There is so much advice about diabetes available. From well-meaning loved ones to internet articles, there are as many contradictions and myths available as there are truths. So, how are you supposed to sift through all the information? These are the 5 most common myths about diabetes and food.
1. Carbohydrates Are Evil
Carbs themselves are not evil. Just because you are diabetic, there is no reason to wage a war on them. In fact, your body still needs a certain amount of carbohydrates to function properly.
Since not all carbohydrates are created equal, you have to choose certain ones for your diabetic diet. Ones that are lower on the glycemic index (GI) are better for you than those that are higher.
2. Fruit Is Equally Evil
Likewise, fruit is not evil. You can eat them, but certain ones are better for maintaining healthy sugar levels than others. The Mayo Clinic suggests certain fruits and portions only hold approximately 15 grams of sugar.
3. Sugar Caused Your Diabetes
Sugar is not the sole contributor of diabetes. Other factors come into play, depending on what type of diabetes you have. Sometimes, you are predisposed because of your genetics. Sometimes an unhealthy lifestyle helped you into the realm of diabetes. There are so many variables that contribute to overall diabetes risk, not one individual culprit.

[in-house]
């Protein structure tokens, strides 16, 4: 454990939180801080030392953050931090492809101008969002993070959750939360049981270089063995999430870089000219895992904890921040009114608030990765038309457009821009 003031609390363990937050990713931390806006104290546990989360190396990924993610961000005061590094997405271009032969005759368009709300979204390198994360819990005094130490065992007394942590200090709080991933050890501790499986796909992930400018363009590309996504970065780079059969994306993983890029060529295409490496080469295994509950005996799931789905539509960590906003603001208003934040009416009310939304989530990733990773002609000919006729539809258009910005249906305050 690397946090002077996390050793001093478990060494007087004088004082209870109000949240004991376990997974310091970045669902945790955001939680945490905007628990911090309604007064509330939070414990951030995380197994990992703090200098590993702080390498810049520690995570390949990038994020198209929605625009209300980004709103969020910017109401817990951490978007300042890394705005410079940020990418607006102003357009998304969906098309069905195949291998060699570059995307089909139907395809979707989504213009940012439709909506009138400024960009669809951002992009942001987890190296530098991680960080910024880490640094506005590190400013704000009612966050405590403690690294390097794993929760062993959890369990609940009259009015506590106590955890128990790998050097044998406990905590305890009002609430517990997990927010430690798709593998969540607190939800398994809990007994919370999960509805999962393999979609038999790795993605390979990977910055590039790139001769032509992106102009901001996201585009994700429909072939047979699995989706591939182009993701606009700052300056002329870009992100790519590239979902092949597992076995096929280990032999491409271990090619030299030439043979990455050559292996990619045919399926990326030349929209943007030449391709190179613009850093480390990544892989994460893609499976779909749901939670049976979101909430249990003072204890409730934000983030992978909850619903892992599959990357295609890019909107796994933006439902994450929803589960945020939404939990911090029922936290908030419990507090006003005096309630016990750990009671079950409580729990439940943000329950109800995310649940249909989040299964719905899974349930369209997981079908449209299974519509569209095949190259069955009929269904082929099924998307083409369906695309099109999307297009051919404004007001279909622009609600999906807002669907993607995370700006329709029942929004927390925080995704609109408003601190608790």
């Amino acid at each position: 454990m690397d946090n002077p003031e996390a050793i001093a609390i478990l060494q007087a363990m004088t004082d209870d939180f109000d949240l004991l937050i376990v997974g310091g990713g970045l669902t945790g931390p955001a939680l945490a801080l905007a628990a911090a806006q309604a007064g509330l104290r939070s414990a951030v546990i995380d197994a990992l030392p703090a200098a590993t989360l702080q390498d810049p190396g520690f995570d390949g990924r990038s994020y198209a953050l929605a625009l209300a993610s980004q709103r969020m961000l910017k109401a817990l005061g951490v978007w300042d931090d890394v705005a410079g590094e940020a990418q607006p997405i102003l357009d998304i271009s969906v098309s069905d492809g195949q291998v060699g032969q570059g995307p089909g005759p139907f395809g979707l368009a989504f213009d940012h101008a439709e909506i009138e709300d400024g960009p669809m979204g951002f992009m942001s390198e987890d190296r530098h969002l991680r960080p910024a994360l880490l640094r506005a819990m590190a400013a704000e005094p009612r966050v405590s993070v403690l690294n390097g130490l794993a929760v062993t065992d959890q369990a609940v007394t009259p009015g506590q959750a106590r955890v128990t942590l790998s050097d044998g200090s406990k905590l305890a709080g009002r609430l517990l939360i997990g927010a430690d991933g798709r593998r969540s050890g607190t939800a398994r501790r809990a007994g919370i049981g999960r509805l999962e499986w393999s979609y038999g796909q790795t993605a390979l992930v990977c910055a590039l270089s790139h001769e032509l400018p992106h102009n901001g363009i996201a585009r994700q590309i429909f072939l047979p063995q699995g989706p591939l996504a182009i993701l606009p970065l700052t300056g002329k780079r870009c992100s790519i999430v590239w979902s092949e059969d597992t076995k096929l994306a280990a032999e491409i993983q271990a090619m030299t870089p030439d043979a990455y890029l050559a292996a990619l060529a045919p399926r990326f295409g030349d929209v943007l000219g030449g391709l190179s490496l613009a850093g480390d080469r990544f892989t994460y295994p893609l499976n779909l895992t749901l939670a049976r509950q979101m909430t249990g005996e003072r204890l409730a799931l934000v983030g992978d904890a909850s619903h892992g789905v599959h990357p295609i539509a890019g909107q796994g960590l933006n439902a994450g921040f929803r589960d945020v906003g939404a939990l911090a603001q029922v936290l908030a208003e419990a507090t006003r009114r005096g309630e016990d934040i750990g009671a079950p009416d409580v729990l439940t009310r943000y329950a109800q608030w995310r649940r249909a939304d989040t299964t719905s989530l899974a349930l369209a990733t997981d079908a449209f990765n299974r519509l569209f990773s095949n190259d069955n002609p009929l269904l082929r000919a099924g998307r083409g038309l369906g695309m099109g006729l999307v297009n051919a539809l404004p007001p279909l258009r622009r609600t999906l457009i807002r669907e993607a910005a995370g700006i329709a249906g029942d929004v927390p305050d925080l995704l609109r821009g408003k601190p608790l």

4. Wine Is Off-Limits
Some alcoholic beverages are okay in moderation. Since it can potentially drop your sugar levels, and stress your kidneys, you should be careful about the amount you drink. Drinking one glass of wine, or one bottle of beer should be okay. But, you should see how your body reacts to it by monitoring your glucose levels for a day afterwards.
5. Medication Is the Great Equalizer
And lastly, being on medication for diabetes does not give you carte blanche to eat what you want. Your medication is there to help you, with the understanding that you will also follow a healthy eating plan. If you eat whatever you want, you negate the positive effects of your medication.
These are only 5 of the most common myths about diabetes and food. There are others out there. So, be aware of misinformation. Do your research before following new advice. Your health depends on it.